I know nothing about this case in Texas and I am not suggesting any theories about what the facts of the case are. However, what has been reported is enough to ask the questions, "Could you be making claims that risk inspiring such a person to such a level of violence?" and "What have you done, as a responsible writer, to help to ensure that you are not a contributor to these types of actions?"

Maybe this arsonist is a reader of our sites. Or maybe it is the next one.

What would you have to say to such a person?


Anonymous said...

This worries me as well. EVENTUALLY some atheist will do something like this. It has the potential to lead to a lot of fuss and it's going to be hard for those of us who try to speak out against religion. As you say, we must make people realize that there are no "atheist commandments" that tell people to be violence (or non-violent, for that matter).

mobathome said...

I'll tell you how it will happen because it's happened before. It will be an "atheist" who is angry at god. That is some religious person alienated from their church and, by the church member's acts, feeling rejected by the church's god. They will decide they have no gods and be, in essence, a non-worshipping theist who is angry at their god. (Is the young C.S. Lewis an example?) It'll be easy to call that person an atheist: they may do so themselves, and community members will certainly do so, as will MSM.

mobathome said...

Oh yeah! I forgot the request: "What have you done to promote or to inhibit that possibility?" I'm at a loss for finding an atheist parallel to the vitriol I've read aimed at atheists. What I've met are people who want to be let alone, and in return will let people alone. I've heard of Hitchens and others speaking of the bad influence of religions on society, but I haven't heard of any atheist taking actions against members of a religion in response. You should provide some examples of violent events committed by atheists where you can argue the presence of a plausible link between atheist criticism of religion or of particular religious figures and the atheists' actions. Otherwise, your entry is speculation that could in itself hurt the public image of atheists by providing a public atheist figure taking the idea seriously.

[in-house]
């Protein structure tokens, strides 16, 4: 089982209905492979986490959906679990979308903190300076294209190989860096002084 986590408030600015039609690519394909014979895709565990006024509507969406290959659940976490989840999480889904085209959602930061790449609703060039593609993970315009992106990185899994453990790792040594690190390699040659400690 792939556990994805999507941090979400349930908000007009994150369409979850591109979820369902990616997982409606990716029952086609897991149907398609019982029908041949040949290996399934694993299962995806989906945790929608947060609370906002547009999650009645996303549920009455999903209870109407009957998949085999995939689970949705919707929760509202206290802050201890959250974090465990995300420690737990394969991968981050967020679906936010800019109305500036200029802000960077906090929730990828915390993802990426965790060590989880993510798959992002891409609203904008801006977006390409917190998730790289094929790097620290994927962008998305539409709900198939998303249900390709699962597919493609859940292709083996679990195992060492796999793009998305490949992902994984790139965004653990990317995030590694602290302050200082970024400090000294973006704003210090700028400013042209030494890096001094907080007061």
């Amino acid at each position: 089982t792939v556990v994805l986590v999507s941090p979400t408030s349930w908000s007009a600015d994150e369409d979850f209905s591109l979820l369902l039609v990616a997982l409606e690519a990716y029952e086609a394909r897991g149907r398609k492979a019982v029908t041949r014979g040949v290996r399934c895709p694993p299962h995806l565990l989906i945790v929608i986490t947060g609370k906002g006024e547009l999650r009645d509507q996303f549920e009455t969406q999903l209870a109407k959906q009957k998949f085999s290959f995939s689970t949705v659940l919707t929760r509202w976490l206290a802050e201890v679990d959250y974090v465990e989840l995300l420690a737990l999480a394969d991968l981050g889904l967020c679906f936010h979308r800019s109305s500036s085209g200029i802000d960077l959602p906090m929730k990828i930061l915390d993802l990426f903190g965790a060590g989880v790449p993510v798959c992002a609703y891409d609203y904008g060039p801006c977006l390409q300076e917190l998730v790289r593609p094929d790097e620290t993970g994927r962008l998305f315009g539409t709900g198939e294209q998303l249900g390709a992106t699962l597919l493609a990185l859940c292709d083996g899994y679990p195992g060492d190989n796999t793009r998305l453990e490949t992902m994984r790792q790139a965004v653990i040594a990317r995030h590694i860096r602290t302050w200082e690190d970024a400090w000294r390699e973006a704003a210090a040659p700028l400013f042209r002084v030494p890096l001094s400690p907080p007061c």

Anonymous said...

That report says one person of interest has an inverted cross tatoo, symbolizing... Satanism? I'm not very familiar with Satanism so I'm not sure if the inverted cross is a symbol of it. (Now watch FOX try to say that Satanists are atheists)

Anonymous said...

And I should add it's supposedly an inverted *burning* cross.

kshep said...

I'm not so sure that any proactive action is really required here. I'm fairly certain that should there be an act of violence at the level of a church bombing done in the name of "no-god" the leading atheists (Harris, Dawkins, PZ) would be quick to denounce it. Following that, the perpetrator of a crime such as this would be immediately bounced from any atheist groups, forums, etc. by his fellow non believers. Essentially, we'd all disassociate ourselves from him right away, because we simply do not condone that kind of behavior in anyone, believer or not.

This is a stark difference that atheists have from believers--there would be no rallying around the bastard like religious numbskulls do whenever one of theirs bombs an abortion clinic or something.

Lunatics who commit crimes against people to advance a cause of some sort or strike fear in innocent people are terrorists. No matter your justification, it's still wrong.

Unknown said...

Most Christians don't rally behind anti-abortion activists that bomb clinics. I think your mistaken. I also don't see athiests committing violent acts on religions as most that I have met seem to believe that you should let people do their own thing.

I personally think the arsonists in Texas are satanists or they think they are vampires.

Tore said...

The people who burn churches are normally people who are particularly against the christianity for some personal reason, normally excessive indoctrination, someone who has suffered from the inherent evil in religion.

Jynx said...

Although I certainly share the concern that at some point in the future, an atheist might perform a very public criminal and/or immoral act and thereby damage the reputation (such as it is) of atheist groups in general.

While such an instance would doubtless be jumped on by religious fundamentalists in America as "proof positive" that atheists have no morals, or that religion breeds moral behavior, etc, it simply is not true that one could ever commit such an act BECAUSE of atheism.

One may attempt to justify vandalism or violence against a church due to its "damagin influence" to society...but such a belief is a seperate matter from atheism. There are certainly atheists who do not believe religion is damaging and there are clearly theists who believe other people's churches are damaging to society. The two simply do not necessarily go hand in hand.

It is logically impossible to commit an act of violence...or any act at all...based soley on one's atheism.